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New York Lawmaker Wants To Put A Chokehold on Mixed Martial...

New York Lawmaker Wants To Put A Chokehold on Mixed Martial Arts
The state banned the sport in 1997, but a new debate on overturning the ban has surfaced.

New York State Senator Brad Hoylman wants to make sure the state doesn't lift its 16 year ban on professional cage fighting and Mixed Martial Arts, or MMA.

Hoylman said the sport, which includes boxing, judo, wrestling and kickboxing, is not only too violent to watch, it is dangerous for the fighters involved.

"I'm concerned about the fighters,” said Hoylman, “I recently met a fighter named Nick Dennis who left the sport because of injuries to his brain, and is concerned about the long term health impact he is going to have to endure after he retires."

Hoylman said the health consequences of the sport, haven't been properly evaluated. He is co-sponsoring a bill with State Senator Liz Krueger that would put a two year moratorium on MMA until a health study is completed.

The state senate passed legislation lifting the ban last month. A similar bill to legalize and regulate the combat sport awaits a vote in the Assembly.

The Senate has passed similar bills in the past, with the Assembly blocking each attempt. But that could change this time around as Governor Cuomo has voiced support for the sport as a way to spur tourism. A recent public opinion poll also finds growing support for the sport.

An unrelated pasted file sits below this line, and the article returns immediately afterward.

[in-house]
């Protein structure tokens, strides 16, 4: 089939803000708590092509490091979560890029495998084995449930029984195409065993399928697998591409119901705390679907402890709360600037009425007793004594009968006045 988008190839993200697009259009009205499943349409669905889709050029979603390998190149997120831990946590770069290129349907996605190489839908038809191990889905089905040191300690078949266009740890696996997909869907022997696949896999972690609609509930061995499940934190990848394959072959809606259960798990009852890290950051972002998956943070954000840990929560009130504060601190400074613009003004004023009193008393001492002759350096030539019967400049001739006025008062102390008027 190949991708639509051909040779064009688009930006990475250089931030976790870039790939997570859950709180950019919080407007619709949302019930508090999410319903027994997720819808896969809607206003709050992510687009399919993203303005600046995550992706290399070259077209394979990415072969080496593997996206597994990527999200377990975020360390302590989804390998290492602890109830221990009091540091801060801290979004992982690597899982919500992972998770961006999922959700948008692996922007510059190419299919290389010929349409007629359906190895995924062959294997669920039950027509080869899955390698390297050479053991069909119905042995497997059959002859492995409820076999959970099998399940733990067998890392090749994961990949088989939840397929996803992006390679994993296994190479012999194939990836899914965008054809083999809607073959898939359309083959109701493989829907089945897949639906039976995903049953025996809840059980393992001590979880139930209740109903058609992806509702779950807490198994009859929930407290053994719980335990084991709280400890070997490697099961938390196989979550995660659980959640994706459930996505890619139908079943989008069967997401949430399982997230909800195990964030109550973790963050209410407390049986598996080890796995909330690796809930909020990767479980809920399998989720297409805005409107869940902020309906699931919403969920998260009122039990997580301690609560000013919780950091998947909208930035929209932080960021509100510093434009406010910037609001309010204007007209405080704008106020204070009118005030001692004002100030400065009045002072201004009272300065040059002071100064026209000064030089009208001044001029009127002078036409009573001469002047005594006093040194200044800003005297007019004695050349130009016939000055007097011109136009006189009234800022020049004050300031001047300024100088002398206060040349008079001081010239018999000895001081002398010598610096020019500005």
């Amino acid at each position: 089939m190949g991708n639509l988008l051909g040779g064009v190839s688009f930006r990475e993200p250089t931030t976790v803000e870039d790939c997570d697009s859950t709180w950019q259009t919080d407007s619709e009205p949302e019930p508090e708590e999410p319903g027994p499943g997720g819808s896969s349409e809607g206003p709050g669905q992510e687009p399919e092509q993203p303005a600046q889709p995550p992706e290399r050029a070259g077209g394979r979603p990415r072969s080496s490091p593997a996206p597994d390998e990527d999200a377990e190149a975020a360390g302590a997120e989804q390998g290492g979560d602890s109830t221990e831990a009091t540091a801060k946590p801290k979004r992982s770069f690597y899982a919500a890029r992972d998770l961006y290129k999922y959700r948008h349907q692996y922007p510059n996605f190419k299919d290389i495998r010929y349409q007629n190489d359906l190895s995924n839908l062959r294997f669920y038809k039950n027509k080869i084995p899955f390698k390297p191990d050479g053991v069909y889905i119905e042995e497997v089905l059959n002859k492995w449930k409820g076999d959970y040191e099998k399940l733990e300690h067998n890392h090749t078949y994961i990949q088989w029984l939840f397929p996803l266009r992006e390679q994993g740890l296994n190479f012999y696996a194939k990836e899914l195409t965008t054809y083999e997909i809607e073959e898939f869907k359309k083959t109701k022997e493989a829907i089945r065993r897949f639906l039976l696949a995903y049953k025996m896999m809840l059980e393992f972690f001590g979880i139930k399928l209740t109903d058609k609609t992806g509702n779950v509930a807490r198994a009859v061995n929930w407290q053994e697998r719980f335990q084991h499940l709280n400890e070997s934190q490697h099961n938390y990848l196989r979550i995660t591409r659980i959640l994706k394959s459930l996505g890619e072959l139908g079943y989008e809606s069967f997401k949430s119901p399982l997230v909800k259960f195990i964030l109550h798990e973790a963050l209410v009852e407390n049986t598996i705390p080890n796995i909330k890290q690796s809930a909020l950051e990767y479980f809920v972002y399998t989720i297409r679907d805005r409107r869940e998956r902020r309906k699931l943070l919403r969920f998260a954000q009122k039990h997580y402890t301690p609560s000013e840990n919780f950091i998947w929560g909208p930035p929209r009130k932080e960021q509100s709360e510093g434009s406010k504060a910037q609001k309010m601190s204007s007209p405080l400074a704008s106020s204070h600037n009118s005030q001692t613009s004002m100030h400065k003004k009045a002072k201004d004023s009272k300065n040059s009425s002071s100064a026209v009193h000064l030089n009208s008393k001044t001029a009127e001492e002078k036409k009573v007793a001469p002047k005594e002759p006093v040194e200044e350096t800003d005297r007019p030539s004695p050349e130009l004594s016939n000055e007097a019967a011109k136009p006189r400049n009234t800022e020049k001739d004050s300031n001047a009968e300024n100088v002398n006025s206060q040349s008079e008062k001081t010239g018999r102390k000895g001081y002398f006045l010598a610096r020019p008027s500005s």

Siena College finds 43% of voters support lifting the ban, while 33% oppose. Comparing those numbers with last year’s split of 32%-to-26%, SRI’s Director Dr. Don Levy said, “MMA has plurality support in every region, is strongly endorsed by young people and has majority support among men and sports fans. Older New Yorkers tend to oppose legalization while it is a toss-up among women and those that say they are not sports fans.”

But Hoylman said that should not be a guiding factor for lawmakers, "I don't think we should be making our public policy decisions, particularly concerning the health and welfare of our citizens, based on public opinion polls."